Failure to fully implement Obamacare would leave thousands of military veterans without access to health insurance, according to ThinkProgress,
While the Patient Protection and Affordable Care Act makes no changes to the Veterans Health Administration, it expands Medicaid to all uninsured Americans who have an income below 133 percent of the federal poverty line. Medicaid expansio could potentially extend coverage to nearly half of all uninsured veterans.
There are 1,314,000 veterans without health coverage who tend to “have served more recently, are younger, have lower levels of education, are less likely to be married, and are less connected to the labor force.”
The expansion would mean supportive mental health services currently unavailable to the veteran homeless population, says the United Way. They cite previous hurdles in enrollment like limited knowledge of the programs and reduced access to technology.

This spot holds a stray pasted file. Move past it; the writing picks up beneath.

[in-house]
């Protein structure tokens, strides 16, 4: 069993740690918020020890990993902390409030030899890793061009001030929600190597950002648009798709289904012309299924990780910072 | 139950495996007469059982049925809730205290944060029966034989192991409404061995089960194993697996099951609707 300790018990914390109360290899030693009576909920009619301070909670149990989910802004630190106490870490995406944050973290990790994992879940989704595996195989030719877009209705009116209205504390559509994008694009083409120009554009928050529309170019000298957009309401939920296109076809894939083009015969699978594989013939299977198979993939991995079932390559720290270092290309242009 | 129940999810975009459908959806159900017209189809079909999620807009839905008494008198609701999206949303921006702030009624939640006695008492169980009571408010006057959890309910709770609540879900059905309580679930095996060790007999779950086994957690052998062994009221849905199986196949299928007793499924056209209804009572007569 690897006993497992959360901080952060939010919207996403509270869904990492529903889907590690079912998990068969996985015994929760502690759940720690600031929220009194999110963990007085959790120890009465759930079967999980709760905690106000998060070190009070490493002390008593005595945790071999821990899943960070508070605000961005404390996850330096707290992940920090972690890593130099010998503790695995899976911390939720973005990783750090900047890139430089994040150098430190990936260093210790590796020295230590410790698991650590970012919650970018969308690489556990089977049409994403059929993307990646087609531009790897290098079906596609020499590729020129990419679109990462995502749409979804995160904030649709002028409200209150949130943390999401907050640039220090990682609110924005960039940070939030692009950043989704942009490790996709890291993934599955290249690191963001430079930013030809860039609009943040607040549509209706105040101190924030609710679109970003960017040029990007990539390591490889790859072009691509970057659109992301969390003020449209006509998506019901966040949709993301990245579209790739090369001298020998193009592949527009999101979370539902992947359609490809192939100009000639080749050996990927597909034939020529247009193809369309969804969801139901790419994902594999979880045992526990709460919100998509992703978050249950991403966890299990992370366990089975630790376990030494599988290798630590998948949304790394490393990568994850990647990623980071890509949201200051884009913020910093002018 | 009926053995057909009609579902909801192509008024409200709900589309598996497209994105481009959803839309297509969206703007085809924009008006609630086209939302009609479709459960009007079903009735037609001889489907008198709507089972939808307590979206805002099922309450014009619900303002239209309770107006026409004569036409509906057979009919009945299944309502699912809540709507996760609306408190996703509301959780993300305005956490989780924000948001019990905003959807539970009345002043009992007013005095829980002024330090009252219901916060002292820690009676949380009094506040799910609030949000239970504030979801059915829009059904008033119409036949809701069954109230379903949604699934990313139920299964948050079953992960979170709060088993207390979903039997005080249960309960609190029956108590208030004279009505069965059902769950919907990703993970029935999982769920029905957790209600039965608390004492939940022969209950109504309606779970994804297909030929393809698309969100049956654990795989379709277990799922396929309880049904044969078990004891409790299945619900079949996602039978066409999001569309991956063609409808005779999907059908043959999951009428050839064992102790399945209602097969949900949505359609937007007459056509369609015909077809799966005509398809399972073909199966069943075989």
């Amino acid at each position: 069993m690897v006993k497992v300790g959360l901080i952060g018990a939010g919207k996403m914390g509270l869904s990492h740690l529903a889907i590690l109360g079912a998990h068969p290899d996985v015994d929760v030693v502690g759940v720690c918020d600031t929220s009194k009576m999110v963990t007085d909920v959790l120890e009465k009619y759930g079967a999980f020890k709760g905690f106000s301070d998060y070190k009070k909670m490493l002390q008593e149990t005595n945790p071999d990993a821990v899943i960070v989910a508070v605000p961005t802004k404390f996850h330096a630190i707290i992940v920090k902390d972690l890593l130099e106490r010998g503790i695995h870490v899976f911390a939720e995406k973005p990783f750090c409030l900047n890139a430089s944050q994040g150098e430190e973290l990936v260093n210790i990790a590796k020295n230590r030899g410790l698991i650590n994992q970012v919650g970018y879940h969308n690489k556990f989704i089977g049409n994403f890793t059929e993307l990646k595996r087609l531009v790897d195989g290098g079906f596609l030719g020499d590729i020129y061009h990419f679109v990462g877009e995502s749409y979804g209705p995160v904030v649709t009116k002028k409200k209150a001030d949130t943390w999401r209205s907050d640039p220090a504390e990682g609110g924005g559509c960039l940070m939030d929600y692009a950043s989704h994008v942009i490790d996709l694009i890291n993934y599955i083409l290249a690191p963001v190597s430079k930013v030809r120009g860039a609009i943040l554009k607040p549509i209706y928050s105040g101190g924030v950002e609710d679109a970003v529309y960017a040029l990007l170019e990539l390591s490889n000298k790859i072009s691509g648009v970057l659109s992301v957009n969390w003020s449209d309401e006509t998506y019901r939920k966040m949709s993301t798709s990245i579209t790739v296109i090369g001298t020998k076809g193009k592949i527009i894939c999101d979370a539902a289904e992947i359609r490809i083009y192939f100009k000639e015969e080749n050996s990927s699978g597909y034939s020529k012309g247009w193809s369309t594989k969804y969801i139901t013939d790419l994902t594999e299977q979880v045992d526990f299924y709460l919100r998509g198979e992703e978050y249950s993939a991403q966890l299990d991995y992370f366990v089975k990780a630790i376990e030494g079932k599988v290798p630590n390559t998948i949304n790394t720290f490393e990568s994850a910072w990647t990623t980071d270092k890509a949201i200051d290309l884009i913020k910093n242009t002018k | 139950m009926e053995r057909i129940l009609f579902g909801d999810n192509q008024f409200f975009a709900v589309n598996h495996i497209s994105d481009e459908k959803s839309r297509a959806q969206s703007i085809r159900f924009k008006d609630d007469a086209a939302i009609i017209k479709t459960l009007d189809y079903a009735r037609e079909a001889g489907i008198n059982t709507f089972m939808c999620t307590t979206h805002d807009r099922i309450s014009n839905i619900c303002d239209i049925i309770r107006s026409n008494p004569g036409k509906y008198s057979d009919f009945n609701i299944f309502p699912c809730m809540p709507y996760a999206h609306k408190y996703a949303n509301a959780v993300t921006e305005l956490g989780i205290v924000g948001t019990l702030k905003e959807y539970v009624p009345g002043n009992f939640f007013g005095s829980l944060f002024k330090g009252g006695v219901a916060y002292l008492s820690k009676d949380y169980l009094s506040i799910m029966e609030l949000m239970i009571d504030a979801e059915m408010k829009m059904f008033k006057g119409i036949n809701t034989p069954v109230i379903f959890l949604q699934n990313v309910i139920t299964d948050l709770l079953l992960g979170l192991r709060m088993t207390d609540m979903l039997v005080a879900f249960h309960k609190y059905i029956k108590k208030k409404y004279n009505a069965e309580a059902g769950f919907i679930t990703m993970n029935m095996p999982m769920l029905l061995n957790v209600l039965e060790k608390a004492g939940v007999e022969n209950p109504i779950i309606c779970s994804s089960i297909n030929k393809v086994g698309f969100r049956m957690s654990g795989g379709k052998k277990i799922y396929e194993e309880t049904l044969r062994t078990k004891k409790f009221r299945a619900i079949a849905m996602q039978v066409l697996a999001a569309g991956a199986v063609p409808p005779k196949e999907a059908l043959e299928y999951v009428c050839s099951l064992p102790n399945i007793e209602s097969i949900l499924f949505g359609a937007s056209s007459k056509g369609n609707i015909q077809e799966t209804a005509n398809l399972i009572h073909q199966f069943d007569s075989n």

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States that have failed to grow Medicaid also have much higher rates of uninsured veterans.
A 2012 Supreme Court ruling allowed states to refuse the Medicaid expansion under Obama. Red states, including Florida, Texas, Louisiana, South Carolina, Mississippi, and Georgia, turned down the expansion. These states also have the highest uninsured rates in the country, ThinkProgress reported.
Republicans argue that state’s cannot afford to spend millions to expand the program, but the federal government foots the bill. The first three years the government pays 100 percent of the cost and then slimming down to 90 percent by 2020.